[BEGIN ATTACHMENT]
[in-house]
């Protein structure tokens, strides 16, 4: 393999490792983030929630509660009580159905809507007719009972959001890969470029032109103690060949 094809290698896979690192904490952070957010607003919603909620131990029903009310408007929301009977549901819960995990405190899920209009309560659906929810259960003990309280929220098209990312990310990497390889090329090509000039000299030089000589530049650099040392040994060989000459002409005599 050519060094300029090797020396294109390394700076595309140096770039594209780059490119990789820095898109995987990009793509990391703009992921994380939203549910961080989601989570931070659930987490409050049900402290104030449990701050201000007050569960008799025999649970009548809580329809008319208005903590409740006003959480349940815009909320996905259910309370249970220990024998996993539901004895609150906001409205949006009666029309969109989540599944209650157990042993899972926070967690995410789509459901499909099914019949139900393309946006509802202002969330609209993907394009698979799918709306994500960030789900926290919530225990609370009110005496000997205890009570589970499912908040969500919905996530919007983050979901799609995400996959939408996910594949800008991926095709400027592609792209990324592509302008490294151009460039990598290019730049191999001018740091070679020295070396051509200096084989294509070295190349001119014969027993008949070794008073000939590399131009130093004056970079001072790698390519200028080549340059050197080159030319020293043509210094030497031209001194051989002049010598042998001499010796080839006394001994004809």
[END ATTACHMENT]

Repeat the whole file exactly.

[in-house]
């Protein structure tokens, strides 16, 4: 393999490792983030929630509660009580159905809507007719009972959001890969470029032109103690060949 094809290698896979690192904490952070957010607003919603909620131990029903009310408007929301009977549901819960995990405190899920209009309560659906929810259960003990309280929220098209990312990310990497390889090329090509000039000299030089000589530049650099040392040994060989000459002409005599 050519060094300029090797020396294109390394700076595309140096770039594209780059490119990789820095898109995987990009793509990391703009992921994380939203549910961080989601989570931070659930987490409050049900402290104030449990701050201000007050569960008799025999649970009548809580329809008319208005903590409740006003959480349940815009909320996905259910309370249970220990024998996993539901004895609150906001409205949006009666029309969109989540599944209650157990042993899972926070967690995410789509459901499909099914019949139900393309946006509802202002969330609209993907394009698979799918709306994500960030789900926290919530225990609370009110005496000997205890009570589970499912908040969500919905996530919007983050979901799609995400996959939408996910594949800008991926095709400027592609792209990324592509302008490294151009460039990598290019730049191999001018740091070679020295070396051509200096084989294509070295190349001119014969027993008949070794008073000939590399131009130093004056970079001072790698390519200028080549340059050197080159030319020293043509210094030497031209001194051989002049010598042998001499010796080839006394001994004809």